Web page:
And like Desert Ironwood, the Desert Sage Plant has medicinal properties and can treat common cold, headaches, stomachaches, influenza, pneumonia and various eye problems.
10. Desert Marigold
This is an easy one! The Desert Marigold has lovely yellow flowers, just like your typical Marigolds, the only difference being this plant grows in the desert! Desert Marigolds flower for most of the spring and summer and sometimes even in fall.
The Desert Marigold plant is found in the southwestern parts of the US and Mexico. They grow between 10-30 inches and have very hairy leaves that help block UV rays.
11. Desert Willow Tree
This small tree, also known as ‘Chilopsis’, features beautiful flowers but is not actually a willow; the name comes from a similarity between its leaves and the leaves of a traditional willow.
The plant occurs in clusters, withstands tough conditions and is found in the US and Mexico. The flowers bloom in May and stay on till September and are generally light pink and lavender in color.
12. Desert Lily
To prove that the cactus isn’t the only thing surviving the harsh desert, the Desert Lily, also known as ‘Hesperocallis’, does an excellent show of bringing the beauty of lilies to desert areas in the Southwestern United States and Mexico.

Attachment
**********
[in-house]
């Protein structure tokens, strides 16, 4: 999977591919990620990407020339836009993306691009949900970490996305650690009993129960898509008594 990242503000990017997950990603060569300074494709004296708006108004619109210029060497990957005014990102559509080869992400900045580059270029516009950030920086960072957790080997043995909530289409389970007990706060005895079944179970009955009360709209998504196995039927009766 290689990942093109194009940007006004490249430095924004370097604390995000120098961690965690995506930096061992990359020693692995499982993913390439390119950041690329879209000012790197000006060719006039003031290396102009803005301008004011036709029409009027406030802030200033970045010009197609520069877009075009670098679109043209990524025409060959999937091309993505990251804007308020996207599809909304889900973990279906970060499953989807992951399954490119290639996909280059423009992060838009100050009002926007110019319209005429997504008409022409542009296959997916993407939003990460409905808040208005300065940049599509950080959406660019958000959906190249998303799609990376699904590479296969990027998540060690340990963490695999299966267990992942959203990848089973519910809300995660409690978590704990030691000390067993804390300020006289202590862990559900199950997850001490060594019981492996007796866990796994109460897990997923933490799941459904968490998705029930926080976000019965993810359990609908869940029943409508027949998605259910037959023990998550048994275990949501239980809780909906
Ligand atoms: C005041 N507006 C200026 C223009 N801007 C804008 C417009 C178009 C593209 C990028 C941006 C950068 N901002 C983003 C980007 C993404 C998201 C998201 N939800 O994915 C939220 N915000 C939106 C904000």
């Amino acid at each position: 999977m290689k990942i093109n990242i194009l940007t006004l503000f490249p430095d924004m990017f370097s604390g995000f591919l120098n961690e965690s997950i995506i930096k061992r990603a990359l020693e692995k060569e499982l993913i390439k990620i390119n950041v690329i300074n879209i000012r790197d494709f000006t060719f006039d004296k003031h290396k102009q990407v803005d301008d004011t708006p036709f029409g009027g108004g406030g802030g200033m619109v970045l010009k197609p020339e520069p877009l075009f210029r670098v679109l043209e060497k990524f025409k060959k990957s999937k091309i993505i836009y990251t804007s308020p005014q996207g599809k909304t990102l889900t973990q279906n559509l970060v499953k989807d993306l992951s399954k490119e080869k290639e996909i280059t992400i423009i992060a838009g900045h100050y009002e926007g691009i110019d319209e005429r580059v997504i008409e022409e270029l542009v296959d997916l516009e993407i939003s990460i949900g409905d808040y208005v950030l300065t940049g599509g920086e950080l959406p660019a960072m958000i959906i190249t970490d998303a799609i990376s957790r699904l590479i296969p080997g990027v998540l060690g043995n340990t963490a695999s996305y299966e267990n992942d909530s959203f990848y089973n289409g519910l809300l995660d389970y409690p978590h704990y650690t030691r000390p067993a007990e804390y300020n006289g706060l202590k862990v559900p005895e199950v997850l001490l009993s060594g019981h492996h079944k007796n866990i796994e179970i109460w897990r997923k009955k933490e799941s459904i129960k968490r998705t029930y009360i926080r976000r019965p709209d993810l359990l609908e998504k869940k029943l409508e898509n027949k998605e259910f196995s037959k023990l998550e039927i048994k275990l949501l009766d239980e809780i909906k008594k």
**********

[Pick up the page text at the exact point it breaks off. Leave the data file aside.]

They have cream-colored flowers that bloom in March and stay on till May and are a common sight in the deserts. These plants produce deep bulbs that send a stem in early spring.
13. Turpentine Broom
With straight-up stalks standing at attention, Turpentine Brooms are so-called because they typically don’t have leaves, only fruit or flowers at the top, creating a broom-like visual impression.
Technically a herb, the Mojave-aster can be found in desert areas around canyons, and it has a small stem, usually with a white flower. The stem of Mojave-aster is green in color, and the plant can grow up to 30 inches high. It’s popular in the Sonoran, Great Basin and Mojave deserts of Southeastern California. The leaves are narrow and hairy and can get to about 3 inches long.
15. Jumping Cholla
The Jumping Cholla is somewhere between a tree and a cactus, but rather than leaves, it has spines! The spines carry tons of little spikes that can act like Velcro and attach to everything. The plant grows on the valley floors of the Sonoran Uplands, the Mohave Desert, California, and Sonora, Mexico.
It can be 3 to 7 feet (1 to 2 m) tall and has a single trunk with short branches at the top. They bloom from February to May, and the greenish flowers grow at the end of the stems.
16. Joshua Tree